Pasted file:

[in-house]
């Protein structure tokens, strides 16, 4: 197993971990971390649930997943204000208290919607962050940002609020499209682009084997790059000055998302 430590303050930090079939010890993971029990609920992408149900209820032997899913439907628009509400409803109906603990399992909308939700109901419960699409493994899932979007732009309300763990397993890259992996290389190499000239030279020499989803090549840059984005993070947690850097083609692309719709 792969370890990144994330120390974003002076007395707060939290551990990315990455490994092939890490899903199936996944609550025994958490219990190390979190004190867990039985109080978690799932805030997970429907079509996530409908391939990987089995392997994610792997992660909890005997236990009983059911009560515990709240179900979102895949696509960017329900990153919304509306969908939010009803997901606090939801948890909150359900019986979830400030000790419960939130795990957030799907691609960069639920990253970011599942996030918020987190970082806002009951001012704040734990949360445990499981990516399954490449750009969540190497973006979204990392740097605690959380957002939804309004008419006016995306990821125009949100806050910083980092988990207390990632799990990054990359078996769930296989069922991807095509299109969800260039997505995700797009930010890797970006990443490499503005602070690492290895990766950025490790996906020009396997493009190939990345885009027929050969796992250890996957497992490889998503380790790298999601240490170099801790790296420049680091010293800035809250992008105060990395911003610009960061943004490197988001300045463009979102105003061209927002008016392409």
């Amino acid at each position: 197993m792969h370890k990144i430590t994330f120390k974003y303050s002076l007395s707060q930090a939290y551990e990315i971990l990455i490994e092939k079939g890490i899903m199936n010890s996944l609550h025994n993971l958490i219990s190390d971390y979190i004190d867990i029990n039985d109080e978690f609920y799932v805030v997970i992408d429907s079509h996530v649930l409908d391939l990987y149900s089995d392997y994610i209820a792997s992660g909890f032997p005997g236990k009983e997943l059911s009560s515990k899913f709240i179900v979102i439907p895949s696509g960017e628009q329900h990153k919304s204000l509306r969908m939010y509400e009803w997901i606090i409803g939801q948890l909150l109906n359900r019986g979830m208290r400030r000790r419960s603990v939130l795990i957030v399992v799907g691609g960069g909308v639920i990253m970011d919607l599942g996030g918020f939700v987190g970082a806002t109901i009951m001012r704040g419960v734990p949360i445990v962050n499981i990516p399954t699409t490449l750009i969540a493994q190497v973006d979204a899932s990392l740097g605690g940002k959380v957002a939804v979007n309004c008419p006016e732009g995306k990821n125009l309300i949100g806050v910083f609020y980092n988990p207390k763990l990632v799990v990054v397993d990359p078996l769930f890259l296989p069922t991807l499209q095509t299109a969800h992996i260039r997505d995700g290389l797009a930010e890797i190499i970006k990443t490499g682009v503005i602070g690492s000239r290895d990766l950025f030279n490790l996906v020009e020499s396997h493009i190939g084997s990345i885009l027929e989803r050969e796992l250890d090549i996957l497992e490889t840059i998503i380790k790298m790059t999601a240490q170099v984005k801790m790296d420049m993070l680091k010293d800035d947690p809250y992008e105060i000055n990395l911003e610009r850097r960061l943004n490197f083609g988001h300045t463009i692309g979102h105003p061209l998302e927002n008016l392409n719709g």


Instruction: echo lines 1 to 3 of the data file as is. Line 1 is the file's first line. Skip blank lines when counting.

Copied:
[in-house]
């Protein structure tokens, strides 16, 4: 197993971990971390649930997943204000208290919607962050940002609020499209682009084997790059000055998302 430590303050930090079939010890993971029990609920992408149900209820032997899913439907628009509400409803109906603990399992909308939700109901419960699409493994899932979007732009309300763990397993890259992996290389190499000239030279020499989803090549840059984005993070947690850097083609692309719709 792969370890990144994330120390974003002076007395707060939290551990990315990455490994092939890490899903199936996944609550025994958490219990190390979190004190867990039985109080978690799932805030997970429907079509996530409908391939990987089995392997994610792997992660909890005997236990009983059911009560515990709240179900979102895949696509960017329900990153919304509306969908939010009803997901606090939801948890909150359900019986979830400030000790419960939130795990957030799907691609960069639920990253970011599942996030918020987190970082806002009951001012704040734990949360445990499981990516399954490449750009969540190497973006979204990392740097605690959380957002939804309004008419006016995306990821125009949100806050910083980092988990207390990632799990990054990359078996769930296989069922991807095509299109969800260039997505995700797009930010890797970006990443490499503005602070690492290895990766950025490790996906020009396997493009190939990345885009027929050969796992250890996957497992490889998503380790790298999601240490170099801790790296420049680091010293800035809250992008105060990395911003610009960061943004490197988001300045463009979102105003061209927002008016392409």
């Amino acid at each position: 197993m792969h370890k990144i430590t994330f120390k974003y303050s002076l007395s707060q930090a939290y551990e990315i971990l990455i490994e092939k079939g890490i899903m199936n010890s996944l609550h025994n993971l958490i219990s190390d971390y979190i004190d867990i029990n039985d109080e978690f609920y799932v805030v997970i992408d429907s079509h996530v649930l409908d391939l990987y149900s089995d392997y994610i209820a792997s992660g909890f032997p005997g236990k009983e997943l059911s009560s515990k899913f709240i179900v979102i439907p895949s696509g960017e628009q329900h990153k919304s204000l509306r969908m939010y509400e009803w997901i606090i409803g939801q948890l909150l109906n359900r019986g979830m208290r400030r000790r419960s603990v939130l795990i957030v399992v799907g691609g960069g909308v639920i990253m970011d919607l599942g996030g918020f939700v987190g970082a806002t109901i009951m001012r704040g419960v734990p949360i445990v962050n499981i990516p399954t699409t490449l750009i969540a493994q190497v973006d979204a899932s990392l740097g605690g940002k959380v957002a939804v979007n309004c008419p006016e732009g995306k990821n125009l309300i949100g806050v910083f609020y980092n988990p207390k763990l990632v799990v990054v397993d990359p078996l769930f890259l296989p069922t991807l499209q095509t299109a969800h992996i260039r997505d995700g290389l797009a930010e890797i190499i970006k990443t490499g682009v503005i602070g690492s000239r290895d990766l950025f030279n490790l996906v020009e020499s396997h493009i190939g084997s990345i885009l027929e989803r050969e796992l250890d090549i996957l497992e490889t840059i998503i380790k790298m790059t999601a240490q170099v984005k801790m790296d420049m993070l680091k010293d800035d947690p809250y992008e105060i000055n990395l911003e610009r850097r960061l943004n490197f083609g988001h300045t463009i692309g979102h105003p061209l998302e927002n008016l392409n719709g």